Are There Risks To A Vegan Diet?

Last week I nearly went vegan. This is how it happened… I practice yoga. Many yogis are vegan (enlightenment and tempeh are a common pairing). My teacher is my own personal manifestation of Buddha, sent to me to help settle my mind and lengthen my hamstrings. Her poses are bold yet effortless, her tone firm yet compassionate and the dime sized tattoo on the inside of her forearm – understatedly rebellious.

So when she announced she was going vegan, my first reaction was, “Well then sign me up!”, but when I returned to my earthly self, I decided not to.  Though animal products play a supporting role in my diet, they play a critical one.

First off, let’s separate the ethical/moral rationale from the nutritional one. Yes, most factory farms are despicable, and I think it’s honorable to reject these practices, but if you’re not eating animal products (and fish)because of the inhumane treatment of living creatures, there are farms that raise animals with care and slaughter them with dignity. The animals are drug-free and run around like animals do.

So the nutritional argument….

Many people go vegan to detox.  I am 100% for detoxing by eliminating sugar, processed foods, refined grains, dairy (especially if one’s lactose intolerant), and alcohol (though I think the occasional drink is essential for mental health if not digestive). But I don’t believe there is anything about fish (in particular small ones with low mercury) or pasture-raised animals and their eggs, that our bodies find toxic.

We have been eating animals and their offerings quite healthfully for hundreds of thousands of years and in fact physiologically our digestive systems appear to be more like dog’s (carnivores) than cow’s (herbivores).  Lactose intolerance, yes. Gluten intolerance yes. Nuts allergies, for sure. Soy allergies, yes. But meat allergies…. some people may find that it doesn’t suite them, but I have never heard of a true meat “allergy”.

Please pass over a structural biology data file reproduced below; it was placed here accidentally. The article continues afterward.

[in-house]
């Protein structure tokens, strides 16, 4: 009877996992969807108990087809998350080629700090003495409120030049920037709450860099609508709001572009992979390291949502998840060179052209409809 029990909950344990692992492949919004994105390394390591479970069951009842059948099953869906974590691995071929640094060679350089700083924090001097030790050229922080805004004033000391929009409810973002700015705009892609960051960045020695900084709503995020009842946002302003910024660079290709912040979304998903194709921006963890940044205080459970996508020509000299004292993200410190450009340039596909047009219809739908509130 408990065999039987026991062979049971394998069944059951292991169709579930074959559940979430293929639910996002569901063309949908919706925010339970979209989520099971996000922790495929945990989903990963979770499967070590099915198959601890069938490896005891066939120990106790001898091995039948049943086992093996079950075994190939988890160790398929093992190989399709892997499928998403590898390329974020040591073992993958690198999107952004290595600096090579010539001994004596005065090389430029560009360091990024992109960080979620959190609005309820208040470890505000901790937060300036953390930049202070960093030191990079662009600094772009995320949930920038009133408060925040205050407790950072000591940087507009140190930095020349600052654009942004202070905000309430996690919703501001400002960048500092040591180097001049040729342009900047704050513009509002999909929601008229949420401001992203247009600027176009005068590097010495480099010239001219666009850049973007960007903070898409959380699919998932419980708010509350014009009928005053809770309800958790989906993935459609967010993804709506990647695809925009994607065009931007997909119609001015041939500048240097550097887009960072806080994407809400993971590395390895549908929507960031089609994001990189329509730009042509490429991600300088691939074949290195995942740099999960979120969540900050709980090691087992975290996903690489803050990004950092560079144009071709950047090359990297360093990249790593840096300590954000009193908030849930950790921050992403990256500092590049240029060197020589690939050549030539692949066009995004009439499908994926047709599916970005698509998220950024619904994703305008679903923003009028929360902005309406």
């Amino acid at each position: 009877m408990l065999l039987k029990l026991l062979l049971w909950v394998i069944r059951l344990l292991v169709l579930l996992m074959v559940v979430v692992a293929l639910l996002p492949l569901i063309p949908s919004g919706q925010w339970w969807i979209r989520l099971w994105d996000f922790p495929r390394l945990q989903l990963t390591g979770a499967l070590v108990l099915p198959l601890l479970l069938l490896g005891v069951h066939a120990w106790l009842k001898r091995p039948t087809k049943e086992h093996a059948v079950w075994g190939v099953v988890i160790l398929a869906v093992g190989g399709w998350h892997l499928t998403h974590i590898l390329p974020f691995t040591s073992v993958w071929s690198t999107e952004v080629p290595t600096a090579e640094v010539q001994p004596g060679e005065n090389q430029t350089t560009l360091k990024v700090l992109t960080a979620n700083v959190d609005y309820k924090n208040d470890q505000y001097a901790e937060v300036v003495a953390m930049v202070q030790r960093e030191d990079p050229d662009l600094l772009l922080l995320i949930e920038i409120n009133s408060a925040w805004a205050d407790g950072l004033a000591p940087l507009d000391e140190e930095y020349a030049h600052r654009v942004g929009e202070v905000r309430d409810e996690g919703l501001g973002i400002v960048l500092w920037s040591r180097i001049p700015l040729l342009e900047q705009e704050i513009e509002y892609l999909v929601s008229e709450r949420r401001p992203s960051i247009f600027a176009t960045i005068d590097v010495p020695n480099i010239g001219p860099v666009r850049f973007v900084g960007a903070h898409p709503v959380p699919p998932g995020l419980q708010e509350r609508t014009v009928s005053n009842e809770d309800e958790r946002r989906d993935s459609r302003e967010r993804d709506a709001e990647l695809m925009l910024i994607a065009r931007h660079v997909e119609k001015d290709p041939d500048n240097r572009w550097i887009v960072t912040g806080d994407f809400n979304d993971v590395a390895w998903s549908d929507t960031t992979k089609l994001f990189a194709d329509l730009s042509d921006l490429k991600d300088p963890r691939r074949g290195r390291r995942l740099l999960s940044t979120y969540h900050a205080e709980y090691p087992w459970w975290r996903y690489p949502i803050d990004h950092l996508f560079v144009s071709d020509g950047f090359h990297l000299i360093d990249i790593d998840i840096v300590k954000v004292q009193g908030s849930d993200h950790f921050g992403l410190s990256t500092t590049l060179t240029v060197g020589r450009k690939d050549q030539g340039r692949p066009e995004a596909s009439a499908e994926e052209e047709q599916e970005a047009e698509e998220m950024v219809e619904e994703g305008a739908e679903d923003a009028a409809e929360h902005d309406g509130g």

The biggest challenge that I would be concerned about with a strict and long-term vegan diet is that there are critical vitamins and minerals that could easily not be consumed in adequate amounts.

Nutrients Potentially Missing On A Vegan Diet

Vitamin A: The “direct” form is only found in animal products -meat, egg yolks, dairy (though much less so than meat) and fish. The vitamin A found in orange and green vegetables is beta carotene which the body must first convert to the usable form of Vitamin A.  That conversion requires bile salts, which are produced by your liver when you consume fat (making fat essential on a vegan diet). So yes, you can obtain a version of Vitamin A in plants, but you’ll need about 6x as much beta cartonene to equal the amount found in direct Vitamin A.

B12:  This is the nutrient which vegans can potentially become deficient as you can only get naturally occurring B12 from animal products. (There are eight different B vitamins and our body needs them all).  It can take time for the implications of low B12 to show up, with anemia being the most common outcome of very low levels.

Vitamin D: This is another one found only in animal products. Cod liver oil is super high in it, as is shrimp, wild salmon, sardines, full-fat dairy products, and egg yolks. Yes you can get it from the sun, but most of us don’t spend 15 minutes a day, flesh exposed, palms open. Furthermore, the darker your skin, the less D your body will produce.

Protein: You can get some of the components of protein (the amino acids) from legumes, seeds and grain, but meat and fish contain complete protein (meaning they have all the essential amino acids). The amino acids in meat/fish are also in a form that is very easy for most people to digest. Many people find grains and legumes (which contain digestive inhibitors) quite hard to digest. Note too how little meat you actually need to get protein – 4 oz of beef provides 30 grams protein; salmon 25 grams; tofu 8 grams.

Zinc: Red meat is high in it and it comes in a form that many believe is easier for the body to break down than that found in grains and legumes.

How To Get These Nutrients If You’re Vegan